Authorities are encouraging residents in Jersey City and Hoboken to moderately cut back on water consumption until next Wednesday because of repairs being made to the aqueduct that serves the two cities at the Boonton Reservoir, authorities said yesterday.
The repairs - which began Monday - may lead to lower water pressure and cause the water to be slightly discolored, though officials stressed water does not need to be boiled and poses no health risk.
"There are no toxic materials in the water, just small particles of dirt and residue from the pipes," said Daniel Becht, executive director for the Jersey City Municipal Utilities Authority. "If the water comes out a little brown, we recommend waiting around thirty seconds for the water to clear."
Becht characterized the repairs as "routine, standard operating stuff."
During the time that the aqueduct is out of commission, Jersey City and Hoboken will rely on a reserve supply of water.
Jersey City notified its residents of the situation with a city-wide recorded phone call; Hoboken did not notify its residents.
Just to bring up again the empty lot behind Athena between First and Second Streets on Warren, with the light rail line to the east-- does anyone know if there are any plans for that lot?
I know part of it is suppose to be park and dog run and the other part is zoned for a building.
Vote on Embankment loan application fails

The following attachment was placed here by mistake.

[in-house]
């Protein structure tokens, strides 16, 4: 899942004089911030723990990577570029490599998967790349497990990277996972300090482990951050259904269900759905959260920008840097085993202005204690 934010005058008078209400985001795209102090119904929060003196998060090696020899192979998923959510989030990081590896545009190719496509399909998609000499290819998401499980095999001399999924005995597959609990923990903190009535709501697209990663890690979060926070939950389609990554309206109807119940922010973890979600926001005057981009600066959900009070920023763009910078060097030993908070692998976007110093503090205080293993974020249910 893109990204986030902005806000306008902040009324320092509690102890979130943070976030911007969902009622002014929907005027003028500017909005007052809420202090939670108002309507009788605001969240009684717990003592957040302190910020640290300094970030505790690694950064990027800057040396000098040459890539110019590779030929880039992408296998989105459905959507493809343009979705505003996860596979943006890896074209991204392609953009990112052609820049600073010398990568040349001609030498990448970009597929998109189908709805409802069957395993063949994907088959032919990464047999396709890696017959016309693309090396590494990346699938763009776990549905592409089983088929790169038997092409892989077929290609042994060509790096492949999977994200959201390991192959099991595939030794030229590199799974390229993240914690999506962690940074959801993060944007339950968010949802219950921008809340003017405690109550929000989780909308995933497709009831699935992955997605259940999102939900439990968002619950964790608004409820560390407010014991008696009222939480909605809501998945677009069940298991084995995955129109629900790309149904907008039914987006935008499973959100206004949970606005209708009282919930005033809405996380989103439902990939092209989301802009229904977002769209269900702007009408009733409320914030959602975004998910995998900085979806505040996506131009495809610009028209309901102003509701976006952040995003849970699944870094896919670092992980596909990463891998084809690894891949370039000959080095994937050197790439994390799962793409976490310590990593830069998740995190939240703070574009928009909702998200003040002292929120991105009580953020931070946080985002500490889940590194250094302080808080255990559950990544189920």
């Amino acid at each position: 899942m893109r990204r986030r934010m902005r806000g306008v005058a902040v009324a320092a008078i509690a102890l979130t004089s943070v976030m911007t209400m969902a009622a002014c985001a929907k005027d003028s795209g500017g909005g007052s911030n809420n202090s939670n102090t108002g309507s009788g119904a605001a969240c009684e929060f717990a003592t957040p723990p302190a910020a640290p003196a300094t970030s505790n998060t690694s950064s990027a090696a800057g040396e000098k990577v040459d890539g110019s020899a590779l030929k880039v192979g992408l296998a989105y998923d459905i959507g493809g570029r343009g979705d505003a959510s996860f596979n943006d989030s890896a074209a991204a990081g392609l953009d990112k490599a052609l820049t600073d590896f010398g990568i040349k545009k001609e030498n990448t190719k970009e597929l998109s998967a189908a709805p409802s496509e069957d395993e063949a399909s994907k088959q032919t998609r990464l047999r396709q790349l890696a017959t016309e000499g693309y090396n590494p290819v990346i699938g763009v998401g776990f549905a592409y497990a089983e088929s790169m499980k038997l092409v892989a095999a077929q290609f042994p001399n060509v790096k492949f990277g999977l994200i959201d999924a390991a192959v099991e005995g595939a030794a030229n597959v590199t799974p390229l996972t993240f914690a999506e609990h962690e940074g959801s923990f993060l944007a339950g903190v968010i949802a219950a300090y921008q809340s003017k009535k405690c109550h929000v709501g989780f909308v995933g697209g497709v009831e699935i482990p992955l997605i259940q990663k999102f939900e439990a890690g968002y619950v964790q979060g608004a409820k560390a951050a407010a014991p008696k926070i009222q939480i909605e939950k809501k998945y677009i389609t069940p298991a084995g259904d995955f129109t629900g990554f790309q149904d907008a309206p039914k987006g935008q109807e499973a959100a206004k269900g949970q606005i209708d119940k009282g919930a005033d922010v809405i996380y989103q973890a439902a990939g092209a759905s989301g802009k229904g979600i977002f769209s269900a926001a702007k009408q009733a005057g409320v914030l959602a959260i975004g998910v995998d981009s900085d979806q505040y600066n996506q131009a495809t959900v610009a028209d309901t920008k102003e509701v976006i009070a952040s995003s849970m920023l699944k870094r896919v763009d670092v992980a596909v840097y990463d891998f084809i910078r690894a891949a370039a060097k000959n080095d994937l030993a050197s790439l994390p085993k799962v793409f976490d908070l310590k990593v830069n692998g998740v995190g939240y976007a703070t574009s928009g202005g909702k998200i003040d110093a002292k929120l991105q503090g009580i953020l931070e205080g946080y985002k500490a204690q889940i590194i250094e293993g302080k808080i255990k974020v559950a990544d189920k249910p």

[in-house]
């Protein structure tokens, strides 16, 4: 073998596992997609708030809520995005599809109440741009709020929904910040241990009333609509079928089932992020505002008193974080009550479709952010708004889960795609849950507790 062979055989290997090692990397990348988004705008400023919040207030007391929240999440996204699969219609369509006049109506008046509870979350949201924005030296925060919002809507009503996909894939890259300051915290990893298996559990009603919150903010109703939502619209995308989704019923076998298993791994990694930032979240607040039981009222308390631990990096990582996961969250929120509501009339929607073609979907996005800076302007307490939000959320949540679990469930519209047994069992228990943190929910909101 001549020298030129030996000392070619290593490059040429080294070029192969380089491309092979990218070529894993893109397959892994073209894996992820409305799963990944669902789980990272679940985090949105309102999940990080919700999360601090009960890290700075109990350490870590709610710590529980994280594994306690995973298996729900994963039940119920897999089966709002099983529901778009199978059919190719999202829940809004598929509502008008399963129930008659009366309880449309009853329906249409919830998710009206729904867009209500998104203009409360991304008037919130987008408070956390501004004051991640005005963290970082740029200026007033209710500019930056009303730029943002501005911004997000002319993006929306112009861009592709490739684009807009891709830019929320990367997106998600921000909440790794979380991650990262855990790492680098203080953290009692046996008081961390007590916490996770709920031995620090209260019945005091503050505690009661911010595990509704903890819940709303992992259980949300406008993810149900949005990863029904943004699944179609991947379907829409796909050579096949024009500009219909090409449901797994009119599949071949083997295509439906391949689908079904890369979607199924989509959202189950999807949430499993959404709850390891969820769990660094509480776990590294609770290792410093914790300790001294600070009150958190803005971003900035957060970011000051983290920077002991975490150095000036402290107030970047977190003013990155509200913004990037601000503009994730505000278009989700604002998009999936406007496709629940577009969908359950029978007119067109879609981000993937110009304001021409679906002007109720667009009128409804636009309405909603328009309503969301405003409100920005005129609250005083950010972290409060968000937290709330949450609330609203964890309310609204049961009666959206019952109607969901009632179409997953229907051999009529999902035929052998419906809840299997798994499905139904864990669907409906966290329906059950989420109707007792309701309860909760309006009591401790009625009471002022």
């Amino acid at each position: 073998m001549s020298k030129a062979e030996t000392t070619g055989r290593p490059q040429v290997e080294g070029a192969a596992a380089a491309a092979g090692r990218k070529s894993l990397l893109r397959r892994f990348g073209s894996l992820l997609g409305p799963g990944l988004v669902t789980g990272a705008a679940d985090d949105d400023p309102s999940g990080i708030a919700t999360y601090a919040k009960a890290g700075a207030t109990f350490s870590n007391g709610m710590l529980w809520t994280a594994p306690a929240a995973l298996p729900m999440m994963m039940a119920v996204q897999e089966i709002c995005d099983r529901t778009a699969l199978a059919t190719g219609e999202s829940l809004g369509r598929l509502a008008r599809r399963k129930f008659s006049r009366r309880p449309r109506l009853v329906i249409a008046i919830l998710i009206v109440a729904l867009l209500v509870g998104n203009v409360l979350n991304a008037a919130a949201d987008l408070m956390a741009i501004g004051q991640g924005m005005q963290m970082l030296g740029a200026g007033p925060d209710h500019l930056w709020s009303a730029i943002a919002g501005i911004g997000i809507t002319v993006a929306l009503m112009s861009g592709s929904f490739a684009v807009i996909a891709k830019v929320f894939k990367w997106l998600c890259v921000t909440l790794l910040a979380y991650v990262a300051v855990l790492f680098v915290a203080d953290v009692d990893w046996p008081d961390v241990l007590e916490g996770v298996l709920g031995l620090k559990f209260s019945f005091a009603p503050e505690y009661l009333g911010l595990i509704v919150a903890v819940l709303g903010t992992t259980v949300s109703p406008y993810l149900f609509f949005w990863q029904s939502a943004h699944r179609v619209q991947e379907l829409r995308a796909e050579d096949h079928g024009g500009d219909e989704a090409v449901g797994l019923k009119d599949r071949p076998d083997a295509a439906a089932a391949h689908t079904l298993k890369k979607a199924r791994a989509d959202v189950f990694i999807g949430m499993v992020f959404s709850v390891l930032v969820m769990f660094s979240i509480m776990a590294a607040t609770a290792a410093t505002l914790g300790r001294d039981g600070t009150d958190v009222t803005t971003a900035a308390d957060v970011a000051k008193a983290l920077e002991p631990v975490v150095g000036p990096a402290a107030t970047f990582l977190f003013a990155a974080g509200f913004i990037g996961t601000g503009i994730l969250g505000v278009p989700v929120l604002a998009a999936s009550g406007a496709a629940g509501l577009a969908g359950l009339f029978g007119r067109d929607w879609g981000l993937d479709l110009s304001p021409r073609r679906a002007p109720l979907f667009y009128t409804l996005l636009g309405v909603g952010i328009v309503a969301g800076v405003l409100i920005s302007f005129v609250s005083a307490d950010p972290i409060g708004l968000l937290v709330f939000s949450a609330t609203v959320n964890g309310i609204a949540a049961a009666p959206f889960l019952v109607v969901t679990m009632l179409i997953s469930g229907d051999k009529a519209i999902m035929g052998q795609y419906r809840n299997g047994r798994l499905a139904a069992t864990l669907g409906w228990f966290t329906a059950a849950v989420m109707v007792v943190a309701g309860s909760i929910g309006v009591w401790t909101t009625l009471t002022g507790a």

Friday, March 16, 2007
By KEN THORBOURNE
JOURNAL STAFF WRITER
With Jersey City still pursuing legal options to wrest ownership of the Sixth Street Embankment from a private developer, the City Council voted 4-3 not to apply for a state loan to help buy the abandoned railroad turnaround.
Speaking for the majority, Ward A Councilman Michael Sottolano said at Wednesday's meeting that he saw no reason for the city to take on debt for a property it doesn't own.
Besides, he added, the legal pursuit of the embankment has dragged on for more than a year and its outcome is still unclear.
City Council President Mariano Vega countered that the vote was simply to apply for the $5 million loan and the council would have to vote again to accept it.
The city's legal challenge to the sale of the embankment to developer Steven Hyman could result in the opportunity to buy the property and this money would put the city in a better position to make the purchase if that time came, Vega said.
"Obviously, they (the council) don't understand what's at stake and the timeliness for acquisition," said Stephen Gucciardo, a member of the Embankment Preservation Coalition, disappointed by the final vote. "We absolutely question the will of this council."